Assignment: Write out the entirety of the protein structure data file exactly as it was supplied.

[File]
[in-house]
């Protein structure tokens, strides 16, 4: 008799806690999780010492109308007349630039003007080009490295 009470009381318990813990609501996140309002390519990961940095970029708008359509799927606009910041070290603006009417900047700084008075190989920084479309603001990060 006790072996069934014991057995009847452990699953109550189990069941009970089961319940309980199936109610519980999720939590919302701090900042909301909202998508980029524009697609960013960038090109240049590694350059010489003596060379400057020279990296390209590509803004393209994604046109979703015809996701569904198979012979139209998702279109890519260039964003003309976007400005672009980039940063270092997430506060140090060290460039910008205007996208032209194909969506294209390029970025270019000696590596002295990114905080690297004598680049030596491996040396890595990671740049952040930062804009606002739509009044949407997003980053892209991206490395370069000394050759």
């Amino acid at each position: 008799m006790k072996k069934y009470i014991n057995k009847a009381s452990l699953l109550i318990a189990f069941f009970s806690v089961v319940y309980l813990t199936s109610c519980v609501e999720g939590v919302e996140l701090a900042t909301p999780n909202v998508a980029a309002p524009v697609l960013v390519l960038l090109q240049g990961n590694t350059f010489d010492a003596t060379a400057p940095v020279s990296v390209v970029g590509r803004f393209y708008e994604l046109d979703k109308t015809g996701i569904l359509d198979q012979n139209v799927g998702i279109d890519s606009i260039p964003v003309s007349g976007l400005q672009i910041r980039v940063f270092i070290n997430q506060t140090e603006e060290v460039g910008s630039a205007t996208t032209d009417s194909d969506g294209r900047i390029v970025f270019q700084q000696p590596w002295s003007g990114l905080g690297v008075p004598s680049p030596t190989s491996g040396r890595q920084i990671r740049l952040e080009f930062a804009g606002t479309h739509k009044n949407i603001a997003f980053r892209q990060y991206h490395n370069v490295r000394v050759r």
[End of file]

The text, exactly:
[in-house]
């Protein structure tokens, strides 16, 4: 008799806690999780010492109308007349630039003007080009490295 009470009381318990813990609501996140309002390519990961940095970029708008359509799927606009910041070290603006009417900047700084008075190989920084479309603001990060 006790072996069934014991057995009847452990699953109550189990069941009970089961319940309980199936109610519980999720939590919302701090900042909301909202998508980029524009697609960013960038090109240049590694350059010489003596060379400057020279990296390209590509803004393209994604046109979703015809996701569904198979012979139209998702279109890519260039964003003309976007400005672009980039940063270092997430506060140090060290460039910008205007996208032209194909969506294209390029970025270019000696590596002295990114905080690297004598680049030596491996040396890595990671740049952040930062804009606002739509009044949407997003980053892209991206490395370069000394050759």
């Amino acid at each position: 008799m006790k072996k069934y009470i014991n057995k009847a009381s452990l699953l109550i318990a189990f069941f009970s806690v089961v319940y309980l813990t199936s109610c519980v609501e999720g939590v919302e996140l701090a900042t909301p999780n909202v998508a980029a309002p524009v697609l960013v390519l960038l090109q240049g990961n590694t350059f010489d010492a003596t060379a400057p940095v020279s990296v390209v970029g590509r803004f393209y708008e994604l046109d979703k109308t015809g996701i569904l359509d198979q012979n139209v799927g998702i279109d890519s606009i260039p964003v003309s007349g976007l400005q672009i910041r980039v940063f270092i070290n997430q506060t140090e603006e060290v460039g910008s630039a205007t996208t032209d009417s194909d969506g294209r900047i390029v970025f270019q700084q000696p590596w002295s003007g990114l905080g690297v008075p004598s680049p030596t190989s491996g040396r890595q920084i990671r740049l952040e080009f930062a804009g606002t479309h739509k009044n949407i603001a997003f980053r892209q990060y991206h490395n370069v490295r000394v050759r």